The NCSL Blog


By Kate Blackman

Rising death rates from suicide, alcohol and drug overdose, growth in health care spending among those with employer coverage, and a slowdown in earlier health insurance coverage gains are among the trends highlighted in a new report from the Commonwealth Fund.

Stethescope on top of dollar billsReflecting state policymakers’ attention on these key issues, the Commonwealth Fund’s 2019 Scorecard on State Health System Performance examines state-level data on access and quality of health care, use and costs of care, health outcomes, and income-based health care disparities to reveal that all states experience challenges and have opportunities for improvement.

As the opioid epidemic continues to dominate headlines, the Scorecard affirmed several regions and states, such as Delaware, the District of Columbia, Kentucky, New Hampshire, Ohio, Pennsylvania, West Virginia, are among those hit the hardest.

In other states, alcohol and suicide were responsible for a larger contribution to premature death. In 2017, Montana, Nebraska, North Dakota, Oregon, South Dakota and Wyoming saw higher rates of death from suicide and alcohol than from drug overdoses.

States experienced overall increases in rates of individuals with health insurance between 2013 and 2017 but, since 2015, progress has leveled off in most states, according to the Scorecard.

Among working-age adults, more than half of the states held earlier coverage gains with level uninsured rates between 2016 and 2017. Another 16 states, regardless of whether they expanded Medicaid or not, saw a slight increase of 1% in their working-age adult uninsured rate. Among states that did not expand Medicaid, adult uninsured rates continue to be relatively high for most, with five experiencing the highest rates in 2017, ranging from 18 to 24%.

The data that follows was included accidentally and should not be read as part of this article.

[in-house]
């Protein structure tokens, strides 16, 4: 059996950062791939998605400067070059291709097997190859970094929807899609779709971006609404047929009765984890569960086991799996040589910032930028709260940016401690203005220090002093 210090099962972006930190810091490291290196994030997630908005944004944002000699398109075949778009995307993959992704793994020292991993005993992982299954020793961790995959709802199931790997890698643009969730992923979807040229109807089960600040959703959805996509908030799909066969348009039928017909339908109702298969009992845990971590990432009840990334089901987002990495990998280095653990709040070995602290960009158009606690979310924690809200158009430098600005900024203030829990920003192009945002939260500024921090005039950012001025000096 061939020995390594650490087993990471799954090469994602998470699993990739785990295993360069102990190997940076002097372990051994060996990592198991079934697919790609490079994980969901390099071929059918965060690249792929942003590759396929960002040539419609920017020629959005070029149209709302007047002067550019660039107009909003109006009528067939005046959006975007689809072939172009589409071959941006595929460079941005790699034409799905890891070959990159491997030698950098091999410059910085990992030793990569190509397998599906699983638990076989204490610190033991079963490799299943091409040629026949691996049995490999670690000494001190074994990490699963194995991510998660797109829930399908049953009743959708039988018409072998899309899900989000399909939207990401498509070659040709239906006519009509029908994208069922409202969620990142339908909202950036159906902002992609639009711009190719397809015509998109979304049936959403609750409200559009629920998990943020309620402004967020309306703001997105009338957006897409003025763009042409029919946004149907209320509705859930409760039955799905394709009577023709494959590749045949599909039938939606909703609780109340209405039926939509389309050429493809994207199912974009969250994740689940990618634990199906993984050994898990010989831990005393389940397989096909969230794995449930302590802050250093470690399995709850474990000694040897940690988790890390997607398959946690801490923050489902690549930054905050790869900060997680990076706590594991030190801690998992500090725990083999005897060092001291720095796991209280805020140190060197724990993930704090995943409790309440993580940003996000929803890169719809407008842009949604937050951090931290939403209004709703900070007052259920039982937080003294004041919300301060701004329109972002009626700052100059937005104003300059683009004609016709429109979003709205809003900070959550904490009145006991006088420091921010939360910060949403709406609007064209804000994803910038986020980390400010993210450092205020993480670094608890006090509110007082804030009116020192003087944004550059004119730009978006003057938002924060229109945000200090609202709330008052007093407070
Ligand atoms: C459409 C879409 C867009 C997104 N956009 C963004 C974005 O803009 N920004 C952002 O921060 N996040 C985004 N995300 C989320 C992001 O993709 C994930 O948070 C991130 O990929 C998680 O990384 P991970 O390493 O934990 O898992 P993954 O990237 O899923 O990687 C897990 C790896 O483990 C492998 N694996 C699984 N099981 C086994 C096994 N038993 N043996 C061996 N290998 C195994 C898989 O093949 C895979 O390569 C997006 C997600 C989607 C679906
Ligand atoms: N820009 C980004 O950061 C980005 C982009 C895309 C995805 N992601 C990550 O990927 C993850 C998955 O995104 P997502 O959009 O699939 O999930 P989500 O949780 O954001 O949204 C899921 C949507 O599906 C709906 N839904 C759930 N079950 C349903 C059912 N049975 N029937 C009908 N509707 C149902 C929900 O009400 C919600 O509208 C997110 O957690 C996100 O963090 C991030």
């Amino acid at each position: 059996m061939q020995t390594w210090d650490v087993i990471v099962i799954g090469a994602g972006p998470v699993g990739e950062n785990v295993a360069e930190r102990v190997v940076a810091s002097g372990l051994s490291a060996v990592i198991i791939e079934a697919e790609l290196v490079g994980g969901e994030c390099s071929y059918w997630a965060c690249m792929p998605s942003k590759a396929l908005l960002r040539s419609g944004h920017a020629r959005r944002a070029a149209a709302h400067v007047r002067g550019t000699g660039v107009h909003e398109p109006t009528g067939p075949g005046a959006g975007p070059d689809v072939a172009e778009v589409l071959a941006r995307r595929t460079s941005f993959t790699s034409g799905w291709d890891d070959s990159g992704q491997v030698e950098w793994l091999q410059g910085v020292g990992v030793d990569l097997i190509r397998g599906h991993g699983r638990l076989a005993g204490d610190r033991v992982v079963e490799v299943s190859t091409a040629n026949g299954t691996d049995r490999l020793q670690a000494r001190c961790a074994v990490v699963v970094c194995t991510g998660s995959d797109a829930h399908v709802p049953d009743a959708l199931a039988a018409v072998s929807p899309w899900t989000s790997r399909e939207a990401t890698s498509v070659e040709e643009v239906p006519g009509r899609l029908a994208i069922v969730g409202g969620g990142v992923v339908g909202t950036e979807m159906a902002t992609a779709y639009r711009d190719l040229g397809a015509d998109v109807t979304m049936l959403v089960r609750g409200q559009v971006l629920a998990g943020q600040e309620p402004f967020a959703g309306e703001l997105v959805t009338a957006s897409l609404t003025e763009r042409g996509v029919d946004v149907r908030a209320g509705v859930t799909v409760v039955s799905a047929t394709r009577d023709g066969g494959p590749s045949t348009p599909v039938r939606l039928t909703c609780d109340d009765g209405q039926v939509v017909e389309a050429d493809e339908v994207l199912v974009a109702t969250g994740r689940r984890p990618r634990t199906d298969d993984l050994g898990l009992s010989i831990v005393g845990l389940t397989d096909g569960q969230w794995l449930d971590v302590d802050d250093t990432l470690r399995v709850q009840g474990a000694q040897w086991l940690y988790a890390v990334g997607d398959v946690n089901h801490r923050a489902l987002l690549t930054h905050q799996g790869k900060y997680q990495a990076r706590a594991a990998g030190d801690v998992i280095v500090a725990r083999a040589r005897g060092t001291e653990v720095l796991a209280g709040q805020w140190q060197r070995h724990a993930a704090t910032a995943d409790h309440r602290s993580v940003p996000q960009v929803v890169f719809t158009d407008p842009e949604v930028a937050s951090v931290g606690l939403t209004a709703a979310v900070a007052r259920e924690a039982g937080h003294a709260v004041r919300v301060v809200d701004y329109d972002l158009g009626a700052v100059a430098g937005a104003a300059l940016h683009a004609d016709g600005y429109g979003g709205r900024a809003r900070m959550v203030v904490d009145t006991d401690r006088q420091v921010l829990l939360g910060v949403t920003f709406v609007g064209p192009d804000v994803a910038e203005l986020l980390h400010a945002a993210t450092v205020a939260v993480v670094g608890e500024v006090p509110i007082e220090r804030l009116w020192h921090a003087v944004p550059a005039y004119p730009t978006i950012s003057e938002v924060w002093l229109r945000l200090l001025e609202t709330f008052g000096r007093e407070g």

Along with coverage, the Scorecard examined health care costs—another significant policy issue for state lawmakers. According to the Scorecard, 31 states saw faster growth in per-enrollee costs in employer plans than in Medicare between 2013 and 2016. Plans offered by employers are the most common way Americans younger than age 65 receive health insurance. The report found costs vary significantly across states and are among the largest drivers of health insurance premiums, which can affect whether consumers choose to enroll in insurance plans.

The report features a number of policy recommendations to address coverage, costs, access and premature death. State lawmakers across the country are pursuing many of these options as they seek to make progress in addressing these challenges. 

To learn more about your state, visit the Commonwealth Fund’s online interactive report as well as a data center that allows users to explore the data by state, region or topic with graphics and maps.

Kate Blackman is the director of NCSL's Health Program.

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About the NCSL Blog

This blog offers updates on the National Conference of State Legislatures' research and training, the latest on federalism and the state legislative institution, and posts about state legislators and legislative staff. The blog is edited by NCSL staff and written primarily by NCSL's experts on public policy and the state legislative institution.